Chicago Public Schools CEO Janice Jackson hoped her district would not need an independent monitor to oversee its special education policies, but she says the district will accept state recommendations to make sure needed reforms are enacted.
The Illinois State Board of Education last week announced it will consider appointing a monitor to help implement special education policy reforms within CPS, following a first-of-its-kind public inquiry into the district’s existing practices earlier this year.
Jackson told media Tuesday the district entered that process “in good faith,” knowing it would have to accept any recommendations that came out of it.
“Of course, my hope was that we would not need a monitor,” she said during a press conference at Crane Medical Preparatory High School, “but the folks at ISBE, as well as the people who were empowered to make the decision, feel that’s what’s needed in order to ensure those recommendations and reforms are put in place. And we’re going to do just that.”
The state board will vote to appoint the monitor at its monthly meeting Wednesday.
If approved, ISBE says the monitor will serve as a special education “liaison” between CPS and the state for at least three years. But that appointee would also have power over special education budgets and staffing appeals, as well as the ability to overturn district decisions on Individual Education Plans (IEPs) and approve or deny any policy changes made to the district’s special education procedural manual.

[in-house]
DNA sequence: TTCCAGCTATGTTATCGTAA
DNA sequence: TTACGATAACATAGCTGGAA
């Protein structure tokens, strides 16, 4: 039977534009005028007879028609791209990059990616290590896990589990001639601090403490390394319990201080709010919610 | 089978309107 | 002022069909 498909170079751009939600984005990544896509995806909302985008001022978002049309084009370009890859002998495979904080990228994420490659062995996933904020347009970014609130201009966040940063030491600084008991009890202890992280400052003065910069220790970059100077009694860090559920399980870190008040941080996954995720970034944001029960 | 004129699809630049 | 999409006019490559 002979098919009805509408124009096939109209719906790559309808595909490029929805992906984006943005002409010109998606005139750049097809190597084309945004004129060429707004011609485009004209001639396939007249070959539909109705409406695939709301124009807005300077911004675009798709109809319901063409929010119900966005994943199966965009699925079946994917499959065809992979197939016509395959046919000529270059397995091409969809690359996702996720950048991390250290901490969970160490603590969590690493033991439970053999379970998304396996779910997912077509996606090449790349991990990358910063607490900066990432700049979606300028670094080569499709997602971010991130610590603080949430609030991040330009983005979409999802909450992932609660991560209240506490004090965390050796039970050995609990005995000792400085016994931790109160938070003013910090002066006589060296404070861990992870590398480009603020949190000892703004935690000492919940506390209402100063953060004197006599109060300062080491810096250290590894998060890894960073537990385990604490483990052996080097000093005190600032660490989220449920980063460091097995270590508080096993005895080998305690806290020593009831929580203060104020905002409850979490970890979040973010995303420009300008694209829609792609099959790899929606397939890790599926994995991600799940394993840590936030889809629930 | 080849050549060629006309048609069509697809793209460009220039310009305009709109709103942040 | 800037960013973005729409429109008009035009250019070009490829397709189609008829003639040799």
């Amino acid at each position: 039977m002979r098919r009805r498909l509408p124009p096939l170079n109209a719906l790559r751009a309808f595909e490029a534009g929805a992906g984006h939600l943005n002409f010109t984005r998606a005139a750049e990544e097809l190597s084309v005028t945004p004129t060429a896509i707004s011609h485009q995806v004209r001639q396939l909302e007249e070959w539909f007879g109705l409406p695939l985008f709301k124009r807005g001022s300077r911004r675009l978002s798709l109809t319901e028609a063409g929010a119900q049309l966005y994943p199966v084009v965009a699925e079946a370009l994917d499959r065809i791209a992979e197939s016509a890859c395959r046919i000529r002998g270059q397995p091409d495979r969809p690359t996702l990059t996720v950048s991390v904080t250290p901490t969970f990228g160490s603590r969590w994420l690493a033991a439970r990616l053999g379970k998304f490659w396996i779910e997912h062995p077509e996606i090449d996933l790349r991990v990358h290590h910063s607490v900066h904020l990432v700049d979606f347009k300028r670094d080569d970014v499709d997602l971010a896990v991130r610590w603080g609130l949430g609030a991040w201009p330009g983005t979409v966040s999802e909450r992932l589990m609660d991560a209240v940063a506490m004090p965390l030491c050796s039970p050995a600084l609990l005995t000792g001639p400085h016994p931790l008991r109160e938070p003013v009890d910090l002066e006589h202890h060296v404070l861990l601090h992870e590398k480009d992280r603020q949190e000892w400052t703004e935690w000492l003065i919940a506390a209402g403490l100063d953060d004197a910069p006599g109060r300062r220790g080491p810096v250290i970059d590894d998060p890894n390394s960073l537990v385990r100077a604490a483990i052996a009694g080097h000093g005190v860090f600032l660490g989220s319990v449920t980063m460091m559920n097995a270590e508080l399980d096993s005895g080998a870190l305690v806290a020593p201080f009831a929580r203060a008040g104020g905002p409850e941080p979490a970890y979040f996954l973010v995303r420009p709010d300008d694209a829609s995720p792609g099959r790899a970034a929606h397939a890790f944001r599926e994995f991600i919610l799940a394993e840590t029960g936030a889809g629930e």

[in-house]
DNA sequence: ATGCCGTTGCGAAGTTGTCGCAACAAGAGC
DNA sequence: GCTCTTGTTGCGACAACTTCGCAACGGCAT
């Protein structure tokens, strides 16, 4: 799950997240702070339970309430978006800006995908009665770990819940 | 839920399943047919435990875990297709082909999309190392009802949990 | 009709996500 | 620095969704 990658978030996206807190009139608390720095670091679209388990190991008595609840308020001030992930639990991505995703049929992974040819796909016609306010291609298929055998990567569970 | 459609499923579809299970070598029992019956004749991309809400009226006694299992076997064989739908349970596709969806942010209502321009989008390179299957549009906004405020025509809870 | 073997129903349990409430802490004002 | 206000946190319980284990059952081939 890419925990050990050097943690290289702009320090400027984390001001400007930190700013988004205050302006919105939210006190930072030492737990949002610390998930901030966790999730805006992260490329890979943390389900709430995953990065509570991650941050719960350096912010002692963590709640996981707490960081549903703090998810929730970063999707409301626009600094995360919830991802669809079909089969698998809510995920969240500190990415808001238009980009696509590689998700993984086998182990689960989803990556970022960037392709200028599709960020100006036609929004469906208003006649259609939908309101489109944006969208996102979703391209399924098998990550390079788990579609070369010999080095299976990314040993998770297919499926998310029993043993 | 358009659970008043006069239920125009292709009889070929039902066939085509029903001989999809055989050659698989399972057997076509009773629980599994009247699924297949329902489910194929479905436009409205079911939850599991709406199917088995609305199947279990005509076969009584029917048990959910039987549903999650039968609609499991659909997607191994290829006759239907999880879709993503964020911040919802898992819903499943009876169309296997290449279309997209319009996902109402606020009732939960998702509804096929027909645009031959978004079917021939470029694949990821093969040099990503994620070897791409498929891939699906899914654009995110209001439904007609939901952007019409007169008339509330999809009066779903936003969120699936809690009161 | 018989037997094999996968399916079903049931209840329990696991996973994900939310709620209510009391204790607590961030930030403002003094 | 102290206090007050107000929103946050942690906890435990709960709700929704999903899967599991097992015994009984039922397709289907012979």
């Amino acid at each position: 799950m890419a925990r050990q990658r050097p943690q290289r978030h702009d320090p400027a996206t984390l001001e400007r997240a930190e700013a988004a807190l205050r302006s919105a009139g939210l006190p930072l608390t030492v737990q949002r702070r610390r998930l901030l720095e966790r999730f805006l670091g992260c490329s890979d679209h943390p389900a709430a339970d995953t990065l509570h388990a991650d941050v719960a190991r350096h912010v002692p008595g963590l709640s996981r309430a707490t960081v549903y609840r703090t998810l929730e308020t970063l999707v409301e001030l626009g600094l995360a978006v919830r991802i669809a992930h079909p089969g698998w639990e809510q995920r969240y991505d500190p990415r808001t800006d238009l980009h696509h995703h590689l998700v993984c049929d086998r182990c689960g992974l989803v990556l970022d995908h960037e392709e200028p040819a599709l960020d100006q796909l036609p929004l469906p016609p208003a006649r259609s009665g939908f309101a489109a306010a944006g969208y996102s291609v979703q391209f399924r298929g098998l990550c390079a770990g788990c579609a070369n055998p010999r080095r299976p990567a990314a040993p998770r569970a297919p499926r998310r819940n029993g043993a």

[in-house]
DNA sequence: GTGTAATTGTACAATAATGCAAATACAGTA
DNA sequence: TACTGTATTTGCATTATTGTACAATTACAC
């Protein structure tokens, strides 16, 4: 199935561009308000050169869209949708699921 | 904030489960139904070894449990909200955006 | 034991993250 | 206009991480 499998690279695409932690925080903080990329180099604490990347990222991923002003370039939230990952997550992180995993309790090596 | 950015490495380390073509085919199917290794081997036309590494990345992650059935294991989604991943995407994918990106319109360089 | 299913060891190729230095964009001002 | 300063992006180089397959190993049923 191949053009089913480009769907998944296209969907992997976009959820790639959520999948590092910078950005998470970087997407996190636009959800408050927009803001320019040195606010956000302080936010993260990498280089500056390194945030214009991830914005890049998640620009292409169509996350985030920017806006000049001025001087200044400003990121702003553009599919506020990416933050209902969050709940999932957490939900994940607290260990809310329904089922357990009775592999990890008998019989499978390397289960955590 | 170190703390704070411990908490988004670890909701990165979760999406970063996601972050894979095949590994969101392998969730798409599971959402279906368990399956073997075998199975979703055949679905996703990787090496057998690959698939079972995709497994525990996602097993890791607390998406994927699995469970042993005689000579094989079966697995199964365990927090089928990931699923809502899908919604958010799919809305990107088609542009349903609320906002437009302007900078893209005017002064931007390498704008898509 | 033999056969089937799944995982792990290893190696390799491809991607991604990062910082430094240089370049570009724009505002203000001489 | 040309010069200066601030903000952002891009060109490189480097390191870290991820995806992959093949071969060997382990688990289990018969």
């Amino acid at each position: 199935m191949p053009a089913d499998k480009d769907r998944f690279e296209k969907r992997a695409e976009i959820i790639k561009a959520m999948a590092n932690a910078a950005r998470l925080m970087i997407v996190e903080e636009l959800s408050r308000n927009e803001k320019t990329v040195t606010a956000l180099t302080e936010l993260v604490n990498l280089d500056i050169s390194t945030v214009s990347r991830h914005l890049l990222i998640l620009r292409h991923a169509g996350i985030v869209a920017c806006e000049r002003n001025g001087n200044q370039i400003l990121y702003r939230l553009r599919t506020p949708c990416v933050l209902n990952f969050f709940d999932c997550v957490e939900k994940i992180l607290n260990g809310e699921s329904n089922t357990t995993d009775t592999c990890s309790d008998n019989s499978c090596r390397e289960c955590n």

Local advocates first called for an investigation into the district last year following a WBEZ report that revealed CPS had used outside auditors to secretly overhaul its special education practices and limit both its funding and services.
Through its inquiry process, ISBE reported finding “systemic problems” and federal law violations that resulted both in the denial and delay of special education services to CPS students.
CPS previously said it “strongly rejects the notion … that all corrective action by CPS must be done under the direction and supervision of a monitoring entity,” instead suggesting to ISBE that the two sides collaborate on a proposed action plan while the district provides its own internal monitoring.
But in a letter to ISBE officials earlier this month, CPS Chief of Diverse Learner Supports and Services Elizabeth Keenan said the district would “value a collaborative relationship with an ISBE Monitor who can provide input and feedback on changes and improvements that CPS makes to its programs and policies.”
Jackson has repeatedly said she believes some special education reforms were implemented too quickly and without enough community input. The district has since added a Parent Advisory Council for diverse learners and says it will add new special education funding in the upcoming school year.
But the CEO has also recognized CPS needs to repair its trust in the community.
“We respect the findings,” Jackson said of the ISBE inquiry Tuesday, “and we’re going to do everything we can do to right the wrongs, but also respect the process.”
This story has been updated.